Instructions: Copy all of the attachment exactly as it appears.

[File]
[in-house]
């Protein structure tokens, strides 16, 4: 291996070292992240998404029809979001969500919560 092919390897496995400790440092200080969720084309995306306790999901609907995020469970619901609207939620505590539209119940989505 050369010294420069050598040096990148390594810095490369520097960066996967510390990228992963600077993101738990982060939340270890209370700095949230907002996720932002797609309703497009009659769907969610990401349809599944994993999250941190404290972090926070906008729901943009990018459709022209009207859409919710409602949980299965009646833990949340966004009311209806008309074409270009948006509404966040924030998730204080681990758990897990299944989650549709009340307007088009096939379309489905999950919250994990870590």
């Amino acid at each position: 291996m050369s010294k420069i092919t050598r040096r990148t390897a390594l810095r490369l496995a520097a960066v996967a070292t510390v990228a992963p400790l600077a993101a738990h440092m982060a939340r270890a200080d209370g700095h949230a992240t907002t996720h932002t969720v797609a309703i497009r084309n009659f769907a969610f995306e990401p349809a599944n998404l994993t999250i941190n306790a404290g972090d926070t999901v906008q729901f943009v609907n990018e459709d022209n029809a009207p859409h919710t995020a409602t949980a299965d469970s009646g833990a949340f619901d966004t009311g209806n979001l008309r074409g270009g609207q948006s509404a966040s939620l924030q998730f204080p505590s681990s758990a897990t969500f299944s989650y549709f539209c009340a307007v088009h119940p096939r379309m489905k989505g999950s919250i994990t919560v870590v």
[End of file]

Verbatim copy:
[in-house]
């Protein structure tokens, strides 16, 4: 291996070292992240998404029809979001969500919560 092919390897496995400790440092200080969720084309995306306790999901609907995020469970619901609207939620505590539209119940989505 050369010294420069050598040096990148390594810095490369520097960066996967510390990228992963600077993101738990982060939340270890209370700095949230907002996720932002797609309703497009009659769907969610990401349809599944994993999250941190404290972090926070906008729901943009990018459709022209009207859409919710409602949980299965009646833990949340966004009311209806008309074409270009948006509404966040924030998730204080681990758990897990299944989650549709009340307007088009096939379309489905999950919250994990870590």
């Amino acid at each position: 291996m050369s010294k420069i092919t050598r040096r990148t390897a390594l810095r490369l496995a520097a960066v996967a070292t510390v990228a992963p400790l600077a993101a738990h440092m982060a939340r270890a200080d209370g700095h949230a992240t907002t996720h932002t969720v797609a309703i497009r084309n009659f769907a969610f995306e990401p349809a599944n998404l994993t999250i941190n306790a404290g972090d926070t999901v906008q729901f943009v609907n990018e459709d022209n029809a009207p859409h919710t995020a409602t949980a299965d469970s009646g833990a949340f619901d966004t009311g209806n979001l008309r074409g270009g609207q948006s509404a966040s939620l924030q998730f204080p505590s681990s758990a897990t969500f299944s989650y549709f539209c009340a307007v088009h119940p096939r379309m489905k989505g999950s919250i994990t919560v870590v």